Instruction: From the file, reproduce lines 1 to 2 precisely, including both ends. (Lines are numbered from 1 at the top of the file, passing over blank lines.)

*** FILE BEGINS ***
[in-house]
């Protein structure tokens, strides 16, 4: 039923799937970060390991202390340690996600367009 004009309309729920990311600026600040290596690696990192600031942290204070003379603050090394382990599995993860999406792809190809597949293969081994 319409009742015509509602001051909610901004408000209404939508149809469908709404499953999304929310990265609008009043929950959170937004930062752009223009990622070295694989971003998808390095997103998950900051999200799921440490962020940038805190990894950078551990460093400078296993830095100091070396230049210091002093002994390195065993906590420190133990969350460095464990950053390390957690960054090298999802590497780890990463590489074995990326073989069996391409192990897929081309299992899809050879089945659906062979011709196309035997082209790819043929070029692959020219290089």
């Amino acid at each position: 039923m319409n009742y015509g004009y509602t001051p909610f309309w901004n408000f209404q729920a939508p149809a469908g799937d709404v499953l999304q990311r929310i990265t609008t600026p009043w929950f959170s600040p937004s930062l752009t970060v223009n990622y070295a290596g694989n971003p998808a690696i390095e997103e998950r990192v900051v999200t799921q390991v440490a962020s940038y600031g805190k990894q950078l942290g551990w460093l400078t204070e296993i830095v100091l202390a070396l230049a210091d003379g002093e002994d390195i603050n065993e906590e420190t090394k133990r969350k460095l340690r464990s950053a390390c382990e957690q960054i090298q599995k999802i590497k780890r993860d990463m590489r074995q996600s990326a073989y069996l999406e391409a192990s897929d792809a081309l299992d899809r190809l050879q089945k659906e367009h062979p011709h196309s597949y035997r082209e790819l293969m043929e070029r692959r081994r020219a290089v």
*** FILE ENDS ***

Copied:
[in-house]
């Protein structure tokens, strides 16, 4: 039923799937970060390991202390340690996600367009 004009309309729920990311600026600040290596690696990192600031942290204070003379603050090394382990599995993860999406792809190809597949293969081994 319409009742015509509602001051909610901004408000209404939508149809469908709404499953999304929310990265609008009043929950959170937004930062752009223009990622070295694989971003998808390095997103998950900051999200799921440490962020940038805190990894950078551990460093400078296993830095100091070396230049210091002093002994390195065993906590420190133990969350460095464990950053390390957690960054090298999802590497780890990463590489074995990326073989069996391409192990897929081309299992899809050879089945659906062979011709196309035997082209790819043929070029692959020219290089």